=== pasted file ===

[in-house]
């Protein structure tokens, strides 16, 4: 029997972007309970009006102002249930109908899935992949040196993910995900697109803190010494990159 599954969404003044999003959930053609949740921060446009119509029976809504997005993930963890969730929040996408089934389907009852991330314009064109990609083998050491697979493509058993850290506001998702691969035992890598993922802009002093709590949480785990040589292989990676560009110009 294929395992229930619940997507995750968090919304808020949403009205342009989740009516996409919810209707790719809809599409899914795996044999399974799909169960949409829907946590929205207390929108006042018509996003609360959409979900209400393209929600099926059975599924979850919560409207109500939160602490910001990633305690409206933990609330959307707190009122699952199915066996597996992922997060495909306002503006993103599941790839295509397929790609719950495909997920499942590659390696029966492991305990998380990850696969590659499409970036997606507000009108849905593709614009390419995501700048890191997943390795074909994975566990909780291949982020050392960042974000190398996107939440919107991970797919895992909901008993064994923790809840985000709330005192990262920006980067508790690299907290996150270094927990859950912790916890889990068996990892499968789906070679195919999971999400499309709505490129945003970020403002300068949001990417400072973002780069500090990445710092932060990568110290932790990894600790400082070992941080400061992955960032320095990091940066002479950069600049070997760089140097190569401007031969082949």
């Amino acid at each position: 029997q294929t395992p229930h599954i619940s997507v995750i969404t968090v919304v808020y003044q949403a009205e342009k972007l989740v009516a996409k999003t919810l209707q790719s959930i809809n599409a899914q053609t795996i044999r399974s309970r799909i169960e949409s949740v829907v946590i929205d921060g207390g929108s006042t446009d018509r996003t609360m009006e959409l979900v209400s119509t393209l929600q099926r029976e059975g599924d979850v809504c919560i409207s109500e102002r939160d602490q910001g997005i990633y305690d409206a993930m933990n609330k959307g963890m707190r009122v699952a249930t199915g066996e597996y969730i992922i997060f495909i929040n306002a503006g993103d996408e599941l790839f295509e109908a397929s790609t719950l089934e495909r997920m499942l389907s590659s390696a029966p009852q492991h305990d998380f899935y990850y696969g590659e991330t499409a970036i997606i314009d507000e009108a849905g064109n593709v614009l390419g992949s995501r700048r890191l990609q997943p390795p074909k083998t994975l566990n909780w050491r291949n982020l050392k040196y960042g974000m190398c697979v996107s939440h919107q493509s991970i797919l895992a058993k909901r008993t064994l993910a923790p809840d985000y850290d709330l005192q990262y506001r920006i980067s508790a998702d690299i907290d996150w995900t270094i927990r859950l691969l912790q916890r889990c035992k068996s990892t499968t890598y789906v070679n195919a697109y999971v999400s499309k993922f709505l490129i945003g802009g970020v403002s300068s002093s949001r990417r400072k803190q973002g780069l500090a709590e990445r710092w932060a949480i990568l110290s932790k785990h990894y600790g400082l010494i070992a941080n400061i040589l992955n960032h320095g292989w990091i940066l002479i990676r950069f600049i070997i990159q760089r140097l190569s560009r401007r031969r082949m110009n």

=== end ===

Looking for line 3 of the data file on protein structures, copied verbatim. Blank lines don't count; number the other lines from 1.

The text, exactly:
């Amino acid at each position: 029997q294929t395992p229930h599954i619940s997507v995750i969404t968090v919304v808020y003044q949403a009205e342009k972007l989740v009516a996409k999003t919810l209707q790719s959930i809809n599409a899914q053609t795996i044999r399974s309970r799909i169960e949409s949740v829907v946590i929205d921060g207390g929108s006042t446009d018509r996003t609360m009006e959409l979900v209400s119509t393209l929600q099926r029976e059975g599924d979850v809504c919560i409207s109500e102002r939160d602490q910001g997005i990633y305690d409206a993930m933990n609330k959307g963890m707190r009122v699952a249930t199915g066996e597996y969730i992922i997060f495909i929040n306002a503006g993103d996408e599941l790839f295509e109908a397929s790609t719950l089934e495909r997920m499942l389907s590659s390696a029966p009852q492991h305990d998380f899935y990850y696969g590659e991330t499409a970036i997606i314009d507000e009108a849905g064109n593709v614009l390419g992949s995501r700048r890191l990609q997943p390795p074909k083998t994975l566990n909780w050491r291949n982020l050392k040196y960042g974000m190398c697979v996107s939440h919107q493509s991970i797919l895992a058993k909901r008993t064994l993910a923790p809840d985000y850290d709330l005192q990262y506001r920006i980067s508790a998702d690299i907290d996150w995900t270094i927990r859950l691969l912790q916890r889990c035992k068996s990892t499968t890598y789906v070679n195919a697109y999971v999400s499309k993922f709505l490129i945003g802009g970020v403002s300068s002093s949001r990417r400072k803190q973002g780069l500090a709590e990445r710092w932060a949480i990568l110290s932790k785990h990894y600790g400082l010494i070992a941080n400061i040589l992955n960032h320095g292989w990091i940066l002479i990676r950069f600049i070997i990159q760089r140097l190569s560009r401007r031969r082949m110009n």